Pumpkin season may have started awhile ago, but I was sort of blanking out when it came to anything new I wanted to tackle in the pumpkin department. But then I got inspired by a vegan pumpkin-chocolate cheesecake I saw at Whole Foods and was immediately determined to make one of my own without any processed sugars or gluten.
When I first made this, I thought it was good. But it didn’t taste much like cheesecake. So I decided I would have to tweak it. But I liked it. And Gennaro liked it. “But it doesn’t taste much like cheesecake” I argued, explaining why I couldn’t post it on the blog. “No. It’s more like a chocolate mousse” Gennaro said. “I like chocolate mousse”, he added.
And so it was confirmed, a fact I’ve long suspected: taste is in large part dictated by expectation. Ever taken a sip of, let’s say, orange juice, thinking for some reason you were drinking apple juice? Your brain will immediately alert you that something’s wrong, and you’re lucky if you don’t end up spitting it out. Because you weren’t expecting it!
While I didn’t spit this out at first, I took my first few bites disappointed that it didn’t taste like cheesecake as I’d hoped. But the more bites I took the more I decided I was liking this non-cheesecake concoction. And when Gennaro mentioned that it was like a chocolate mousse, I nodded in agreement. This was a description I could wrap my brain around. And suddenly, realizing that I was eating a chocolate mousse, I was loving this concoction and wanting more. Funny how the brain works, huh?
As I mentioned in my last post, my diet has shifted from more processed and higher-fat foods such as fake meats and cheeses to lower fat, whole foods. This pie definitely reflects that shift. While I did use tofu in this dish — which is technically a processed soy food — I tend to use soy overall in moderation, and always opt for organic, non-GMO soy. Even though I use soy in moderation (meaning I don’t have it daily, let alone for 3 meals a day!), I find that tofu is incomparable to other products when it comes to getting a really creamy texture without adding a lot of fat. Keeping the fat content of the filling relatively low was especially important to me considering that I used walnuts in the crust. Sure, walnuts are a very healthy monounsaturated fat sources that are high in omega-3s, but they’re still a high-fat food. And whenever using a high fat food in one part of a dish, I make an effort to keep the remainder of the dish lighter to balance things out. If nothing else, it’s for the simple purpose of keeping me from having a massive stomach ache after eating.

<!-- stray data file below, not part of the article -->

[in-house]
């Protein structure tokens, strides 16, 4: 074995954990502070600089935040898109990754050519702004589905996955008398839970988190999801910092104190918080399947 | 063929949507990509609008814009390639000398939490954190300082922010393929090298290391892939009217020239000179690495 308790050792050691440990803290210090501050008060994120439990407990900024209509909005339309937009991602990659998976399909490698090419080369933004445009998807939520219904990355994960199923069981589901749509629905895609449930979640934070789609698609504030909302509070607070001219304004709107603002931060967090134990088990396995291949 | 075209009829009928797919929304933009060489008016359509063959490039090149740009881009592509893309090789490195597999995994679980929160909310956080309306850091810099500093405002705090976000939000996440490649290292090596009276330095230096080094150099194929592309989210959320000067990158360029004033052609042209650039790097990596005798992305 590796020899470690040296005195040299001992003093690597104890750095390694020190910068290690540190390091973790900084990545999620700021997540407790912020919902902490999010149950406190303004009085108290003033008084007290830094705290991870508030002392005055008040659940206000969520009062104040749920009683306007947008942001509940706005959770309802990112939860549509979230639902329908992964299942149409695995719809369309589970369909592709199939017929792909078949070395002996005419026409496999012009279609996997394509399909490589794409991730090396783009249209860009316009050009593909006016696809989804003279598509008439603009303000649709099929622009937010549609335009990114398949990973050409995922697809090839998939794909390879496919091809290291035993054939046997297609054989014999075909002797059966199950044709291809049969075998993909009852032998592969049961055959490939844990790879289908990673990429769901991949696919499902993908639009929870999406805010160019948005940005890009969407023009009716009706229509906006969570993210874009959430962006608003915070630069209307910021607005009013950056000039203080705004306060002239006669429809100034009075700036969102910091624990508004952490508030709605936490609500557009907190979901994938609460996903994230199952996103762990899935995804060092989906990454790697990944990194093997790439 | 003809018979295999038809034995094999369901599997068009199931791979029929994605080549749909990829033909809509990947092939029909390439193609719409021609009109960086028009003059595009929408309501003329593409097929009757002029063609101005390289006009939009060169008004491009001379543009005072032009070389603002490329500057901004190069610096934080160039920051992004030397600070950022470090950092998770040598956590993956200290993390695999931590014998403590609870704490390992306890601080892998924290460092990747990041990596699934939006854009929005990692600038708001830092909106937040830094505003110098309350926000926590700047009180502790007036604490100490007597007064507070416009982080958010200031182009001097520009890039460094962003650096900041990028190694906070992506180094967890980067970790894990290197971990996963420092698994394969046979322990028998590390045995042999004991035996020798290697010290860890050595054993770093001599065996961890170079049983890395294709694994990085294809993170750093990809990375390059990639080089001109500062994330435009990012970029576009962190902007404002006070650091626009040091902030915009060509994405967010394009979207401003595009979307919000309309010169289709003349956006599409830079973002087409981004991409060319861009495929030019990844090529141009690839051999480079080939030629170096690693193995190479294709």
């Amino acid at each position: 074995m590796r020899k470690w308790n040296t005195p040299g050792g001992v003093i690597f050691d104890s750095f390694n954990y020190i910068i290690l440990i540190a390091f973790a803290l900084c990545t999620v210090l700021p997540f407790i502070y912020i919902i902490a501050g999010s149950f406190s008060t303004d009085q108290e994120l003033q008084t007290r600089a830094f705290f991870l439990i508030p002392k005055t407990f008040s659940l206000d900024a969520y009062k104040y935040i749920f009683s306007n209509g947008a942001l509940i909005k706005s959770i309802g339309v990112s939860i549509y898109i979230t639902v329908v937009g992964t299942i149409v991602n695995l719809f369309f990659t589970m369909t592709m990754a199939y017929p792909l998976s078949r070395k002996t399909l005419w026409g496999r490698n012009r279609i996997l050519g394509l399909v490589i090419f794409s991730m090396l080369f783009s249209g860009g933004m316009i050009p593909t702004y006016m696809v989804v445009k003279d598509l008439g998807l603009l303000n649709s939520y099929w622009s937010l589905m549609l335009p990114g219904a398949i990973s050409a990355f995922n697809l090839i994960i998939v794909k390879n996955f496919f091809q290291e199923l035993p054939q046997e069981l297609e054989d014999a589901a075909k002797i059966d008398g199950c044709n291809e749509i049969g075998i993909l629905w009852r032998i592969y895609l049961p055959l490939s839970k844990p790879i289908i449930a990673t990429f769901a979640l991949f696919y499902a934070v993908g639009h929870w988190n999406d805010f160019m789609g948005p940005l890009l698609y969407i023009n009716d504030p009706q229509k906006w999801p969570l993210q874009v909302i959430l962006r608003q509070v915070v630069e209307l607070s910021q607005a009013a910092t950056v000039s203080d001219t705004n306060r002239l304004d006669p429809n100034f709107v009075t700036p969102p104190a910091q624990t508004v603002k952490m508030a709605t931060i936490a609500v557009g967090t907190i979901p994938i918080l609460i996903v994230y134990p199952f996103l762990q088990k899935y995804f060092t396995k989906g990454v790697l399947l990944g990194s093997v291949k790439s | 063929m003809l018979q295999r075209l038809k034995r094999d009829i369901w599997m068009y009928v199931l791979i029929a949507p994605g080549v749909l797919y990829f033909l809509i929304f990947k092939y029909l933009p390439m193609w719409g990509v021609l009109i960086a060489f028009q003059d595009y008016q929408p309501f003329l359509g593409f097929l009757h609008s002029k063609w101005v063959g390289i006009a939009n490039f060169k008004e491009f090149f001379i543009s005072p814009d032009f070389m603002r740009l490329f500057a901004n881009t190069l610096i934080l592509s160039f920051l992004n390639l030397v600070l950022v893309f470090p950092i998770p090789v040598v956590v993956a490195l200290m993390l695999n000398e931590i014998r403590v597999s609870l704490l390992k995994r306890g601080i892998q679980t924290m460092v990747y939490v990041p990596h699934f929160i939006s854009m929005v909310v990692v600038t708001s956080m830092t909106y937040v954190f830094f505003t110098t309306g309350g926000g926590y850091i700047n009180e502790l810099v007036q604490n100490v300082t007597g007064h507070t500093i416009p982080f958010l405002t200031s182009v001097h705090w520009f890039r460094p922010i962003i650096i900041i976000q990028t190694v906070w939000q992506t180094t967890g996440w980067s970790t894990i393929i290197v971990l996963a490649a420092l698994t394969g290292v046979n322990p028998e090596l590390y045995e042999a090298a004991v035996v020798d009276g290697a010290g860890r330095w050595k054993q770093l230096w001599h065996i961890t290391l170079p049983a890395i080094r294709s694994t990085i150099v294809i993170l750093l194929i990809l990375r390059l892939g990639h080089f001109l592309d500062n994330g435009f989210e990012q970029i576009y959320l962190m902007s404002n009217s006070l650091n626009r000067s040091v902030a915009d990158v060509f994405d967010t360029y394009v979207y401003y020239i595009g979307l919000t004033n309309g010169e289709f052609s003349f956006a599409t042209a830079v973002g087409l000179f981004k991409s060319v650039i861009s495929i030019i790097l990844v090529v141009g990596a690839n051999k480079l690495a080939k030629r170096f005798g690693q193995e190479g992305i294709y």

The pumpkin adds more to this dish texturally than it does flavor-wise. It’s certainly not the star of the dish, but I do taste it in a subtle way. Plus, it’s always nice hiding good sources of Vitamin A into delicious food (which seems to be a theme for me in these last few posts).
Note: For this photo, I took some extra crust that stuck to the bottom of the pan and used it to top the pie for serving. Feel free to make extra crust to use for topping if desired.
Below are a few more of my pumpkin-based recipes you may wish to try:
- Chocolate Chip Pumpkin Blondies
- Low Fat Pumpkin Mousse Pie
- Bran and Flax Pumpkin Muffins
- Chewy, Gooey Pumpkin Bars
Chocolate-Pumpkin Mousse Pie:
1 1/2 cups raw walnuts
3 tablespoons unsweetened cocoa powder
9 medjool dates, pitted
14 oz. extra firm tofu, drained of excess liquid
1 15 oz. can organic pumpkin
2/3 cup coconut nectar
2 tablespoons arrowroot powder
1 tablespoon pure vanilla extract
6 tablespoons unsweetened cocoa powder
1 tablespoon coconut oil
1. Preheat oven to 350 degrees.
2. Add all crust ingredients to a food processor fitted with sharp steel (S) blade. Process until ingredients begin to clump together in small clumps.
3. Pour crust ingredients into a 9″ springform pie pan or regular pie dish and distribute evenly. Press down until evenly covering bottom of dish.
4. Bake crust in preheated oven for 10 minutes. Remove and let cool.
5. While crust cools, add filling ingredients to a high-powered blender (such as Vitamix) and blend on medium to high until extremely smooth, like the texture of a thin mousse. Once crust has cooled, pour filling ingredients into crust and bake again at 350 for 30-35 minutes, until edges darken and begin to crack.
6. Let pie cool to room temperature, then refrigerate for at least two hours or overnight before serving. Filling will firm up as it cools.